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Celebrate National DNA Day

image of dna

National DNA Day is today, April 25. It is a time for teachers, students, and the public to celebrate the achievements of the completion of the Human Genome Project and the discovery of the DNA double helix as well as a time to learn more about genetics and genomics.

It was on this day in 1953, that the paper, “Molecular Structure of Nucleic Acids: A Structure for Deoxyribose Nucleic Acid” was published by Watson and Crick. Also, included in this same issue of Nature, were accompanying articles by others including a scientist by the name of Rosalind Franklin.

The work of many has gone into the scientific advances we know today, including those discoveries and advances in genetics. Rosalind Franklin provided much of the research towards the discovery of the structure of the double helix and debates abound regarding the credit Franklin should be attributed. What is known is that once Watson saw Franklin’s x-ray crystallographic images (the famous Photo 51), he and Crick were able to solve the structure of DNA. Watson, Crick, and Wilkins were all recognized for their work in the discovery of DNA with a Nobel Prize in 1962. Unfortunately, Franklin was not included as she died of ovarian cancer in 1958 at the age of 37.

 

To learn more about genetics and the history of DNA through these resources:

Help us think about data!

Greetings! (with apologies to those who have already seen this information by email) Have you heard that two data coordinators have just started working at the Regional Medical Library? We are Annie Madhavan and Ann Glusker (AKA “The Anns”) and we are librarians who happen to have backgrounds in epidemiology, data indexing, public health, allied health, and public librarianship. Mostly we are passionate about data—learning about it, sharing it, teaching others to use it, gathering it, you name it!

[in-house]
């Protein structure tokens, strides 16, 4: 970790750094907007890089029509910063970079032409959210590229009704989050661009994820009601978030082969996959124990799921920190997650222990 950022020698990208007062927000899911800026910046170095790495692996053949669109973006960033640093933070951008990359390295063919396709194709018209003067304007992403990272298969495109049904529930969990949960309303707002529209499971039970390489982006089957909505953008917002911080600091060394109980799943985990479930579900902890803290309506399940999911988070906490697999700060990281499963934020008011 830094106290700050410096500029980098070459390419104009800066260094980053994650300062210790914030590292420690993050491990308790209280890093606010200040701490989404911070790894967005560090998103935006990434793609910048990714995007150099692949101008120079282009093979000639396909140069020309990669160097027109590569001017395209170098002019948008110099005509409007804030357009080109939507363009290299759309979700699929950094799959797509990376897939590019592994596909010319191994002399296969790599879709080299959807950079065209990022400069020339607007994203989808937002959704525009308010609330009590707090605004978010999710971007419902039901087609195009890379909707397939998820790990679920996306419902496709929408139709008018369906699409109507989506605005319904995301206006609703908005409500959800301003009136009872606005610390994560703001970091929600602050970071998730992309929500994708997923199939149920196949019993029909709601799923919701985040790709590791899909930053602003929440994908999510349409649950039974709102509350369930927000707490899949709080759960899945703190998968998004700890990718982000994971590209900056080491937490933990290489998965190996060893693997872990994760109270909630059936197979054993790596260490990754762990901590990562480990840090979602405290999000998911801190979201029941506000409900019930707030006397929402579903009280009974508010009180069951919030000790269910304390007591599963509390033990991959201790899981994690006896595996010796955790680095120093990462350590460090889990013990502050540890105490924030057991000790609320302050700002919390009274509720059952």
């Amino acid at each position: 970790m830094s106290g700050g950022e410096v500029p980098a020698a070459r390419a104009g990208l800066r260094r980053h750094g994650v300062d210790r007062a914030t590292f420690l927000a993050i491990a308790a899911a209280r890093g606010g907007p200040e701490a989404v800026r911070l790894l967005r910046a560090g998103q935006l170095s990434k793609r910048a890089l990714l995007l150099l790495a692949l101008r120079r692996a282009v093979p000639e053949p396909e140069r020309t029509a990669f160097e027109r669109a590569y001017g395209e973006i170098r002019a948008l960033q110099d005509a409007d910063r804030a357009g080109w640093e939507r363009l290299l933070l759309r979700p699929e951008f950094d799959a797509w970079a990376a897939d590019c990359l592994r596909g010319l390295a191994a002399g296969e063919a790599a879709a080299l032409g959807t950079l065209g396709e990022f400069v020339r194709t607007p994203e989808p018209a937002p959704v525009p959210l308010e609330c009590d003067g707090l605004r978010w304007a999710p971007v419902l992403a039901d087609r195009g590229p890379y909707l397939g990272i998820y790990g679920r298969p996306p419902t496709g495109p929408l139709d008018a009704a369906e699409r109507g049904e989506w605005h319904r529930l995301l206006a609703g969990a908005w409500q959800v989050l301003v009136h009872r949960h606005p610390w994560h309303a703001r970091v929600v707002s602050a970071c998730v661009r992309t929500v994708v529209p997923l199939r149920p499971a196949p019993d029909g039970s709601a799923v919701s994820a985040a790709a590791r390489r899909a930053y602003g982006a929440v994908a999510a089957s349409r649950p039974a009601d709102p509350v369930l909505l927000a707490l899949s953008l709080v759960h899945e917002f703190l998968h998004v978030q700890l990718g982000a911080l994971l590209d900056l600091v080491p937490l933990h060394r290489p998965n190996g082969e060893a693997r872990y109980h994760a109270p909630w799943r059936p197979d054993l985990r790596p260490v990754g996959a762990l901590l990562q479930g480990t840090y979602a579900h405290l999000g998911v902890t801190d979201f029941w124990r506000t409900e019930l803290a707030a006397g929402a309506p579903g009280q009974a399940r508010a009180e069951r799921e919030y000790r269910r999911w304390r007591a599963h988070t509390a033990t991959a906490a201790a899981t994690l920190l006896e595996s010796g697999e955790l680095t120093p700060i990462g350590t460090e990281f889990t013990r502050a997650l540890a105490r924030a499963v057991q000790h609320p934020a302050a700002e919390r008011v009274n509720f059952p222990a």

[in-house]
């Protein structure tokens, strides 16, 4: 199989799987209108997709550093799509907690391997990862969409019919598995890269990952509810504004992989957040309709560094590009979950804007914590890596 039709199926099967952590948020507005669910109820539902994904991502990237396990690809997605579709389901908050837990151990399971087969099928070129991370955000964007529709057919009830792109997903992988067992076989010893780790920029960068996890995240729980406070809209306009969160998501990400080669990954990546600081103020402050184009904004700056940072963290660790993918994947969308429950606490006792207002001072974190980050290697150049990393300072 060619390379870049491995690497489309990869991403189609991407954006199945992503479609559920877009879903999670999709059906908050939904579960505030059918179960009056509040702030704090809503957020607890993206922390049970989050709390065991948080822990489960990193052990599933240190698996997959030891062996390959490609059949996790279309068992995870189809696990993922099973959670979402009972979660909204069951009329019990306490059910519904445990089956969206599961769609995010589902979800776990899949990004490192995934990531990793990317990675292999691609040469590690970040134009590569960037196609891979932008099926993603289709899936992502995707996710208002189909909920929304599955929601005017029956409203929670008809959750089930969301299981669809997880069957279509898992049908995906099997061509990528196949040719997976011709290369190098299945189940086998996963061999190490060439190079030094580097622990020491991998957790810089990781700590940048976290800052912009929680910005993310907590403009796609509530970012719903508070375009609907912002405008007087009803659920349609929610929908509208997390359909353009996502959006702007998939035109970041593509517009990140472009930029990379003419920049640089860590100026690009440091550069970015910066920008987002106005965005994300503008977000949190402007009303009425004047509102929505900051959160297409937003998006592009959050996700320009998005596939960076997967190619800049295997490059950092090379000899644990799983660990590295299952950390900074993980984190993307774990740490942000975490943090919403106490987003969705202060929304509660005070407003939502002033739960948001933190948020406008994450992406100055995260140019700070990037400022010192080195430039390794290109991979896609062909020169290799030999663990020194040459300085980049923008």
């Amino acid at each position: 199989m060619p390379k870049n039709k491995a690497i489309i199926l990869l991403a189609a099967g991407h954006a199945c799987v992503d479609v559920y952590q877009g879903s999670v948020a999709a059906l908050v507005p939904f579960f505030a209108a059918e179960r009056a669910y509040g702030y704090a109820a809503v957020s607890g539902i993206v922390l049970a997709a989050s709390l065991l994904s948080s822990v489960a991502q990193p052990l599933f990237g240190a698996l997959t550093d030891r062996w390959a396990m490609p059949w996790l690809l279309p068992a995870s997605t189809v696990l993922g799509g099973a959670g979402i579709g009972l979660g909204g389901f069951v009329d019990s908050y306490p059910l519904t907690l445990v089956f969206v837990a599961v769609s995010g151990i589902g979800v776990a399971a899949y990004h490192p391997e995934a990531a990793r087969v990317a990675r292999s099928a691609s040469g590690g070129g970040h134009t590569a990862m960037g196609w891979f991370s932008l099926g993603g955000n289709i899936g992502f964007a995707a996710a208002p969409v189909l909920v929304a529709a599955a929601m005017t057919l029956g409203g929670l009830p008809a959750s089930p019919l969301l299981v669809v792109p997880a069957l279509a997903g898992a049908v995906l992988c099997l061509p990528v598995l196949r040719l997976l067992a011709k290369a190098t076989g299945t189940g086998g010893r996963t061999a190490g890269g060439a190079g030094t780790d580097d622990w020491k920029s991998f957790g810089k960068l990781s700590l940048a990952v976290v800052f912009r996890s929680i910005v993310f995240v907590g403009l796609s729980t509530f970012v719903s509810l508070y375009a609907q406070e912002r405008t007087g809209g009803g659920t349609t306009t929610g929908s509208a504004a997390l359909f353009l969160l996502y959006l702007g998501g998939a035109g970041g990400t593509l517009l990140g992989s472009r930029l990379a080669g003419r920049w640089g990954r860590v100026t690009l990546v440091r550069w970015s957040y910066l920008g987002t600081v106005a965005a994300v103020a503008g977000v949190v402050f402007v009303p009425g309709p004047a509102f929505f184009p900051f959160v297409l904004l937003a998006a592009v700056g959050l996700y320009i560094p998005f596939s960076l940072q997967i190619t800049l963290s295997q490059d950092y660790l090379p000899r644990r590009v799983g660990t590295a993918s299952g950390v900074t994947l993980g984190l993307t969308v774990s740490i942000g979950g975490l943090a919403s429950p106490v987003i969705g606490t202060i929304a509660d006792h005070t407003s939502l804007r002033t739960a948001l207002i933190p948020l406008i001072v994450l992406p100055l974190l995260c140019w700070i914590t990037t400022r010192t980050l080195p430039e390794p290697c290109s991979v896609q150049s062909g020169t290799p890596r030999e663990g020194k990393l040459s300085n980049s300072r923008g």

We want to direct our programs and services to what you need and want, and so we’re writing to ask you to fill out a BRIEF (less than 10 minute) confidential survey. In it we will be asking about how you use (or don’t use, or would like to use) data in your work, and what is the most useful support and training we can offer you.

Here is the link (for those of you interested, the survey software is REDCap): https://is.gd/NNLM_PNRdataneeds

The survey deadline is April 30, but if you need more time to fill it out, let us know. We’ll be sharing the results (in aggregate form only) sometime this summer.

And, if you feel that you aren’t the best person in your organization to answer the survey, feel free to forward this information to the person who is—and/or to others who might have important input. We are hoping to limit responses to a maximum of 5 per organization, but don’t want to lose the chance for more feedback either!

Last but not least, if you fill out this survey (and list your email at the end), you will be entered to win a fabulous prize—10 lucky winners will receive an NNLM tape measure! Woo-hoo!

Let us know if you have any questions! And, seriously, thank you for your help with this important work—we couldn’t do any of it without you, and we appreciate your time and consideration.
Fabulous Prize

PNR Rendezvous webinar, “Data Education Resources for Anyone, Anywhere”

Nicole Vasilevsky, Research Assistant Professor in the Ontology Development Group in the Oregon Health & Science University Library in Portland, Oregon, will be presenting about the development of online Open Educational Resources (OERs) that cover various topics in data science. These OERs can be used as ‘out of the box’ courses for students, or materials for educators to use in courses, training programs, or seminars.

Join us for this 1 hour webinar which is also eligible for 1 MLA (Medical Library Association) CE for either attending the live session or watching the recording.

When: Wednesday April 19 at 1:00pm PT, Noon Alaska, 2:00pm MT

How to connect:

  • Go to current PNR Rendezvous session
  • Enter your name and email address
  • Enter the session password: pacific
  • Click “Join Now”
  • Follow the instructions that appear on your screen

For more information go to https://nnlm.gov/classes/pnr-rendezvous

PNR Partners Webinar Coming Up!

When: Thursday, April 13 starting at 1:00pm PT, Noon Alaska, 2:00pm MT